Exponential height fog too bright

I have a feeling this issue has more to do with me not understanding some basics of UE rather than this being a technical problem. But I can’t get exponential height fog to stop glowing by itself. No matter what color (completely black for example) i set on the fog actor it still emits a light color.

I do understand that a slightly glowing fog probably looks more realistic under normal circumstances. For example producing the look of bright morning mist. But I want to build a spooky dark night scene. Picture something like 1800s London.

I had a directional light in the scene with a very low intensity blue tint. It looks reasonably ok as a moon light so you can just barely make out the details in the scene. The exponential fog actor, however, lights up the scene like a strange glowing backdrop. It makes the scene look cartoonish even.

Not really knowing what I was doing I was guessing the fog somehow scattered the light from my directional light. I turned all and any scattering parameters down to zero but no difference. I even deleted the light source just to make sure it wasn’t scattered light that made the fog glow. But the fog keeps ”glowing” even with no light sources at all in the scene.

Is the exponential height fog always glowing by design or am I just doing something very wrong?

You’re in for a long haul if you’re trying to use fog at night. I found it impossible and just went for a clear night. The fog makes it look like day time :slight_smile:

You might get some joy if you turn off the skylight, but I gave up before I got that far…

Why not just change the fog color to something that works better at night/for the scene?
should still be in the gray range, but darker.

I’m working on a game with fog at night, you just have to make the color dark. And play with the light scattering.

Not that I’m going for ultra realism, but dark fog colors just looks terrible. It looks more like black smoke, and that’s a pretty flattering description. Whatever color you pick is seemingly quite emissive. I think it’s a fair guess that exponential height fog was designed to be used in light scenes. Where the self glowing thingy most likely actually makes it look quite real.

I did experiment with a workaround though. I cranked up the lights in the scene to day light levels, but with a blue tint to it. I then added a post process volume to the entire scene and used a very low exposure setting for the camera instead. It looks much better with the fog. A lot. It actually solved another issue for me. Directional lights, in my case the moon, don’t respond very well to low intensity settings. There’s not much of a visible difference between, for example, 0.1 or 0.6 lux. There’s however a huge difference between 1.0 and 6.0 lux.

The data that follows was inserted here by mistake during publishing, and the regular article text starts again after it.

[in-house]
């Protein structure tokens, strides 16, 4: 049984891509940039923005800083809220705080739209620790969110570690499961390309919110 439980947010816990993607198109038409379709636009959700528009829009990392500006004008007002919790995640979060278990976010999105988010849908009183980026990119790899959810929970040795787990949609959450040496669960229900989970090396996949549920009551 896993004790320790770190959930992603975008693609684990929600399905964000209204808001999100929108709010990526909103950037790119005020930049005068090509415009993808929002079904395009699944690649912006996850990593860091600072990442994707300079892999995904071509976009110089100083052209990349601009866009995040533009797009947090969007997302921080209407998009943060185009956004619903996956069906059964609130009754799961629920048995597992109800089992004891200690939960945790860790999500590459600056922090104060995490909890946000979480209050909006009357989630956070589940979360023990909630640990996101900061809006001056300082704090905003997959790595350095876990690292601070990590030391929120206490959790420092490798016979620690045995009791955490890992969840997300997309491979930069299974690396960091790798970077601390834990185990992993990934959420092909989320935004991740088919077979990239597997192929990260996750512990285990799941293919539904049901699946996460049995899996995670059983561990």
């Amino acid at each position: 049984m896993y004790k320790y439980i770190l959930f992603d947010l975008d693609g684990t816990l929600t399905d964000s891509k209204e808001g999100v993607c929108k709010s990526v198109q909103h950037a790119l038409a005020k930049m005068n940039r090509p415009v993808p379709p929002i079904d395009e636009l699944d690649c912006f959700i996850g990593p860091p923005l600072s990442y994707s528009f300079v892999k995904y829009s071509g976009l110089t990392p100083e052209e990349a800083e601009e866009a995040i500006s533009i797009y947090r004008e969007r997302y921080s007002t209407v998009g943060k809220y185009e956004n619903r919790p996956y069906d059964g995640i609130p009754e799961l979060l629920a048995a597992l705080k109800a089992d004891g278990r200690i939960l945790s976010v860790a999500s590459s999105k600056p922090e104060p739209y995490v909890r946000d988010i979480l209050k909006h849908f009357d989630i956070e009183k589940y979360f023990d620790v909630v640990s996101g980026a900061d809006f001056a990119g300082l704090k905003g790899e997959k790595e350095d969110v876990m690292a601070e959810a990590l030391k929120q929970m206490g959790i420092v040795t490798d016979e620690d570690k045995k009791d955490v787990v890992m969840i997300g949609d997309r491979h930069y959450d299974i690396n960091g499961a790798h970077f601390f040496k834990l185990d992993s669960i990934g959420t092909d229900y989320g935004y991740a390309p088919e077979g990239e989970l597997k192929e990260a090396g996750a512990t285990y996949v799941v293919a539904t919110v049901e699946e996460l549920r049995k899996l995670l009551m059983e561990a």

I’ve been struggling with fine tuning the light so the scene is barely visible. A spooky scene where you can’t tell what’s around the corners. The exposure setting in post process will let me fine tune the overall light (or dark, more so) very precisely. The fog’s self glow blends nicely into the scene’s now cranked up lighting. And then it’s all exposed down to night time in post process.

You do know you can just create your own post process volume material to power a post process fog right?
All explained here.https://youtube.com/watch?v=N4mkgbwLg7U
That said, the way you went about it makes sense too - just keep in mind that eye adaptation should be disabled, probably with the post process. You probably want to avoid the possibility of it being enabled by console or .ini files…

Coming at this topic with the release of 2.6. Do I understand correctly the exp height fog is not a dynamic actor that I can make react to the sunsky actor/real-time updating skylight?

I’ll answer my own question and in case anyone else has it, this vid:


Then a small question, I am using the fog as well on my level. I have clicked on the Directional Light shouldn’t be rendering. But when I start my level, walk a bit forward and turn 180 degrees(looking behind me) then I notice there is a ball of blinding light. But when I walk towards it, it disappears.
I do use other light sources like lamps and fires on that scene. But the fire source light doesn’t appear when you walk a bit further forward on my level. And I have few lamps around the level so the player will be able to see where the entrences are. So could the light source from the lamps be the cause of the problem? Or is there something else that is causing the problem?

No idea, a reflection capture perhaps?
A bug with the engine version?

Try and replicate it with reproducible steps l and share a video of it…
Hard to tell on just a description…

Here I am showing that I have lowered the brightness of the torch, but as you can see, it somehow makes like a ball of light. But if I do tho turn off Volumetric fog, it won’t be there. But I really want to use the Volumetric Fog. But I think I have at least fixed the problem about why it randomly becomes dark for the camera. So that part is at least fixed.

For the volumetric fog, im not sure.

The torches though need to habe the point light disable at a much shorter range - which will also cure some of the fog issue.

They should really hava a parameter to affect fog…